Becoming your child’s pen pal

Becoming Your Child's Pen Pal: Simple, creative ways to encourage a reluctant writer

Does your reluctant writer hate journaling (or writing in general)? Do you need a way to encourage her? Try becoming your child’s pen pal!

This activity is best for children in the 8- to 12-year-old range, but you might also try it with other writing-phobic kiddos who live at your house.

Getting Started 

First, buy an inexpensive spiral notebook or composition notebook. If a colorful or thematic cover helps to wow your child, so much the better. Otherwise, a plain one will work just fine. Begin by writing an age-appropriate prompt at the top of the first page.

  • What’s your favorite thing to dream about?
  • Tell me something about you that I don’t know.
  • Would you rather wake up to fog or rain? Why?
  • Tell me about your favorite book.
  • What makes you feel scared?
  • What makes you laugh?

Here’s a good place to start if you need more ideas.

Tell your child there are no rules, no right, no wrong. She must simply write about the given topic and express herself however she chooses. No critiquing is allowed!

At first, don’t expect much; all she may give you is lists! But eventually she’ll begin to write more, especially when she finds the prompt particularly appealing.

Turning the Tables

Next, let your child choose a prompt for you and write it on the next page so you can write back to her. Offering her the chance to ask you questions can give her a sense of fairness and control. Who knows what she’ll want to know?

As your child’s confidence grows and she becomes more willing to write, you’ll start to get glimpses into who she is and how she thinks. Plus, you’ll have a treasure of recorded “conversations” between the two of you.

Give it a try!

. . . . .

Kim Kautzer is co-author of the WriteShop program. Visit writeshop.com to learn more.

Photos: lecates, courtesy of Creative Commons.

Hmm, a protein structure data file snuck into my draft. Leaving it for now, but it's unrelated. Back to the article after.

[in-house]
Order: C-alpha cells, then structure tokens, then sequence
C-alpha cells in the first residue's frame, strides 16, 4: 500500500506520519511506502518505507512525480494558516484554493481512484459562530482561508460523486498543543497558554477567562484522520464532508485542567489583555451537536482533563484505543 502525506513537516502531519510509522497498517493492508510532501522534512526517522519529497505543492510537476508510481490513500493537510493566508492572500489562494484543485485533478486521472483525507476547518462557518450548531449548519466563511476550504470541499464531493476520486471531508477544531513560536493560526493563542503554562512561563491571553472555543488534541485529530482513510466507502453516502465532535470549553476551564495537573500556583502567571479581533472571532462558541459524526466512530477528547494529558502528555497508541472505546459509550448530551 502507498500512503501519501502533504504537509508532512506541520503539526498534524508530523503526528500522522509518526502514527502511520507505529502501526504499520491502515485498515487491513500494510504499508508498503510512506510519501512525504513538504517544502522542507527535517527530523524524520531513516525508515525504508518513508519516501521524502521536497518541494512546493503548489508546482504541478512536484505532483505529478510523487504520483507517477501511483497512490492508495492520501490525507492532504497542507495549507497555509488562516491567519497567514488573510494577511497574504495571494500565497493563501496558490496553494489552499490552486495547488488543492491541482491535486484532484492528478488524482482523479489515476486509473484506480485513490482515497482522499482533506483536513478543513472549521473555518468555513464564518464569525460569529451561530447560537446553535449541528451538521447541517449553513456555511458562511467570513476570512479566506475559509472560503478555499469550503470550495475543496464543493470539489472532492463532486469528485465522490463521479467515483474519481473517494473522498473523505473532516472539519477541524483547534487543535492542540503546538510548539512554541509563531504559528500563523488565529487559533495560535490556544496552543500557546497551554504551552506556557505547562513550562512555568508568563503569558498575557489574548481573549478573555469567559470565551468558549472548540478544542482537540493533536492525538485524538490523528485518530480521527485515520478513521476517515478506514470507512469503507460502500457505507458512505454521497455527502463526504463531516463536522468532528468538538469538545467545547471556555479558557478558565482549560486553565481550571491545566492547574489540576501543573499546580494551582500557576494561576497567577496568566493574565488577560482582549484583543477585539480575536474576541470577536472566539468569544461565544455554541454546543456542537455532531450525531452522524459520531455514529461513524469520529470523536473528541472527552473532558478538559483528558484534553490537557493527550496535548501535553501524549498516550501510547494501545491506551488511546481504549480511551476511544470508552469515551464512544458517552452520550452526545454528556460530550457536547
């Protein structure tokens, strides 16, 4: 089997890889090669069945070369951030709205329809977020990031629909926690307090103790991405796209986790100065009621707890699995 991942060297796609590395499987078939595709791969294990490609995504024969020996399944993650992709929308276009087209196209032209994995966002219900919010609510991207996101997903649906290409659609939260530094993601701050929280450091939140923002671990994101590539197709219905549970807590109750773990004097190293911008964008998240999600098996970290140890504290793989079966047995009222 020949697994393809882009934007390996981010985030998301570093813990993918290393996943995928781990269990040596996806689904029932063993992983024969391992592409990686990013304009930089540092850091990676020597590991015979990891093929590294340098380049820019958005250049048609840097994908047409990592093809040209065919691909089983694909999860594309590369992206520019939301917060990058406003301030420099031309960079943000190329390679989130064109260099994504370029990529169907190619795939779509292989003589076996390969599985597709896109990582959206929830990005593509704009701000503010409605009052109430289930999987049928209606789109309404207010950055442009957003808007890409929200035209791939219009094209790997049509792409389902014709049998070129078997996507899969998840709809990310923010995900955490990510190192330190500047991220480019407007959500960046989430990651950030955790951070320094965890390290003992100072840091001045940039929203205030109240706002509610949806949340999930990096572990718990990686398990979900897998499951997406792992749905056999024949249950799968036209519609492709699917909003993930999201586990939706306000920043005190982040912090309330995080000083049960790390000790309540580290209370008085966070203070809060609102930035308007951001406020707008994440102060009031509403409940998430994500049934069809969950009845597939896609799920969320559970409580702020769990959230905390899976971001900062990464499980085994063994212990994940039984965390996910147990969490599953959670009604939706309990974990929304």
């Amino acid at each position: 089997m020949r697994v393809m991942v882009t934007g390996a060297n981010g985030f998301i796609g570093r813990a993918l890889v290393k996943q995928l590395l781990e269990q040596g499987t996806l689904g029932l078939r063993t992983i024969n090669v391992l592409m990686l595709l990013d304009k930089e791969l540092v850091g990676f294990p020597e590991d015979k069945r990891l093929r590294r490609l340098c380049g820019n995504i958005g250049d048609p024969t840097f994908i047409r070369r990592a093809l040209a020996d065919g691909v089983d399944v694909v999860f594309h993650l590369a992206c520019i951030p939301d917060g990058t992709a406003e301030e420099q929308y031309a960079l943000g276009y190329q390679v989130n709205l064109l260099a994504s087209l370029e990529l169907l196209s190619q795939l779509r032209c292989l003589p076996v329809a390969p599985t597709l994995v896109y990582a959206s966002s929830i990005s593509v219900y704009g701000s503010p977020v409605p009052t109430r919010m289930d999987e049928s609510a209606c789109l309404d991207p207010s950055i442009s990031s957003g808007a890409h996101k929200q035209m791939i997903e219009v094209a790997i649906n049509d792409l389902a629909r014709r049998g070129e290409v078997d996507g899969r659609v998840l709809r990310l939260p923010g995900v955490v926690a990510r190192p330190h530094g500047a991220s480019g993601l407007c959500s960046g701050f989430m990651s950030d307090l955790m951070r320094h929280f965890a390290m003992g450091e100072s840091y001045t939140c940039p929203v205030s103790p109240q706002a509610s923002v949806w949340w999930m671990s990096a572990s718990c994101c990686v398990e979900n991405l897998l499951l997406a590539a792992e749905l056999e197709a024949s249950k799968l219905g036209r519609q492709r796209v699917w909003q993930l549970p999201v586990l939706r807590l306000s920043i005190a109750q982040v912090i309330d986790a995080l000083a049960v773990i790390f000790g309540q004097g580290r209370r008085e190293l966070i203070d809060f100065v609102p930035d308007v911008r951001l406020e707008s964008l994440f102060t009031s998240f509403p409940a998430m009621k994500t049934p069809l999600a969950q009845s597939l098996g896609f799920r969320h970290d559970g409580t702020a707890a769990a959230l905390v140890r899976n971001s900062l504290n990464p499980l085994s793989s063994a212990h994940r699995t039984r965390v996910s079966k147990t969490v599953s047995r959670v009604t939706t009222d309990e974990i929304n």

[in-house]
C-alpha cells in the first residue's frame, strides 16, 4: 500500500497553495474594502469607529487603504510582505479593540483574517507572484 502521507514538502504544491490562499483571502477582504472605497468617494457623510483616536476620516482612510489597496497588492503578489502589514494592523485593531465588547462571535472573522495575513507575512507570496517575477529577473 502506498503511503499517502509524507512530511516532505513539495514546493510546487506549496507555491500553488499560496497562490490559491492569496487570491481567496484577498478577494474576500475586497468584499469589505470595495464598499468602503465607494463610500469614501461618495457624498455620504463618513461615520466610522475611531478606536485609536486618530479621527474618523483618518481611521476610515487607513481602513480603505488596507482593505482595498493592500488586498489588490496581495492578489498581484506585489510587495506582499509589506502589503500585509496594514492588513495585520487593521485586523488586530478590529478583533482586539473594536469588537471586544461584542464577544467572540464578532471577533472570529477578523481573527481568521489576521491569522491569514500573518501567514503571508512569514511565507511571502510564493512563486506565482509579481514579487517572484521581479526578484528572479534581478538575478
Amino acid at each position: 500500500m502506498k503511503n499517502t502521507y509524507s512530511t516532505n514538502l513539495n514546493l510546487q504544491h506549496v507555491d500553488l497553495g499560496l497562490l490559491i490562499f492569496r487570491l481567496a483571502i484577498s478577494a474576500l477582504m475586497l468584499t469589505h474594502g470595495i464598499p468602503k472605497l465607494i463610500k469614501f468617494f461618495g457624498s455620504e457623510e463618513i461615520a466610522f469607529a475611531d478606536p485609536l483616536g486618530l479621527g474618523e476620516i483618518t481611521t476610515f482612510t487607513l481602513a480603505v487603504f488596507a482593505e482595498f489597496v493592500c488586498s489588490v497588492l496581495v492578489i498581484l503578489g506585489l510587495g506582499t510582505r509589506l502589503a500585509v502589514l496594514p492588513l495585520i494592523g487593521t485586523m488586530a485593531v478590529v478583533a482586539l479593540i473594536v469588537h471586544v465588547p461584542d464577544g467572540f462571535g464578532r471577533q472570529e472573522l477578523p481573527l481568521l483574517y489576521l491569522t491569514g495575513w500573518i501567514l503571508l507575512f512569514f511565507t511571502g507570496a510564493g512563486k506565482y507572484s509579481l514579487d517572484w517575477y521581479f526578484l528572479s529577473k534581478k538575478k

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5 comments ↓

#1 Heidi on 07.10.08 at 4:22 am

Thanks, Kim, for this very fabulous idea that I am DEFINITELY going to incorporate into our schooling this year!

#2 Kim on 07.10.08 at 8:24 am

Isn’t it a fun way to inspire writing, Heidi?

#3 Deb W on 12.16.08 at 5:34 am

Back in the day before I had children, I was a middle school math teacher. The last few years I taught, I had my homeroom students write in a journal each week. The journals came home with me over the weekend, I wrote back to them and then returned the journals to the children on Monday. Since it has been over 13 years since I did this, I completely forgot about how much kids love passing notes!! I am starting this today with my 13yo and 8.5yo. THANK YOU for the reminder!!!

#4 Lu on 03.23.14 at 8:58 pm

Hi Kim,

I’m having a hard time getting my boys motivated to write. My boys are 10 and 12 years old. They enjoy reading. What do you suggest I try?

Lu

#5 Kim Kautzer on 03.24.14 at 6:35 am

Lu: There are many reasons why kids might struggle with writing. Does writing need to be made more enticing and interesting? Do they need help breaking the writing process into manageable bites? Are they having trouble coming up with ideas? Does the blank page overwhelm them? Is it hard for them to transfer their ideas from brain to paper?

We have a category here on the blog called Stumbling Blocks to Writing. Another is devoted to reluctant writers. Either of these would be a great place to start looking for ideas for your boys.

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